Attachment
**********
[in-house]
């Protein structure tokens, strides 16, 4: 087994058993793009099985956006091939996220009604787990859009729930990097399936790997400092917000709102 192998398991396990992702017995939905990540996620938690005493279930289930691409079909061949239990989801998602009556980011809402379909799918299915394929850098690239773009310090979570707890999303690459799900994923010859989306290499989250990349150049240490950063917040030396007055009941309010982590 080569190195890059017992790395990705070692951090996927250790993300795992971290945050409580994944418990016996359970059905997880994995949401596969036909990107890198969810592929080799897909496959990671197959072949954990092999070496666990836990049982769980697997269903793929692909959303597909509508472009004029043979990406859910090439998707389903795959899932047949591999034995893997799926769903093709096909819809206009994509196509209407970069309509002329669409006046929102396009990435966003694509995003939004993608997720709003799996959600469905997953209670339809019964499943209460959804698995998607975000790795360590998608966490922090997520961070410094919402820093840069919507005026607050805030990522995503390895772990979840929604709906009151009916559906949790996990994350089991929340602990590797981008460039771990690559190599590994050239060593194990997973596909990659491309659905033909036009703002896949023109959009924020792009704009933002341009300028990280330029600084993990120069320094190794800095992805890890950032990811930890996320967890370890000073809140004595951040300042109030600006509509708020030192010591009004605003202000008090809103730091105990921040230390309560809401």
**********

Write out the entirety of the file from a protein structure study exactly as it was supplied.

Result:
[in-house]
């Protein structure tokens, strides 16, 4: 087994058993793009099985956006091939996220009604787990859009729930990097399936790997400092917000709102 192998398991396990992702017995939905990540996620938690005493279930289930691409079909061949239990989801998602009556980011809402379909799918299915394929850098690239773009310090979570707890999303690459799900994923010859989306290499989250990349150049240490950063917040030396007055009941309010982590 080569190195890059017992790395990705070692951090996927250790993300795992971290945050409580994944418990016996359970059905997880994995949401596969036909990107890198969810592929080799897909496959990671197959072949954990092999070496666990836990049982769980697997269903793929692909959303597909509508472009004029043979990406859910090439998707389903795959899932047949591999034995893997799926769903093709096909819809206009994509196509209407970069309509002329669409006046929102396009990435966003694509995003939004993608997720709003799996959600469905997953209670339809019964499943209460959804698995998607975000790795360590998608966490922090997520961070410094919402820093840069919507005026607050805030990522995503390895772990979840929604709906009151009916559906949790996990994350089991929340602990590797981008460039771990690559190599590994050239060593194990997973596909990659491309659905033909036009703002896949023109959009924020792009704009933002341009300028990280330029600084993990120069320094190794800095992805890890950032990811930890996320967890370890000073809140004595951040300042109030600006509509708020030192010591009004605003202000008090809103730091105990921040230390309560809401």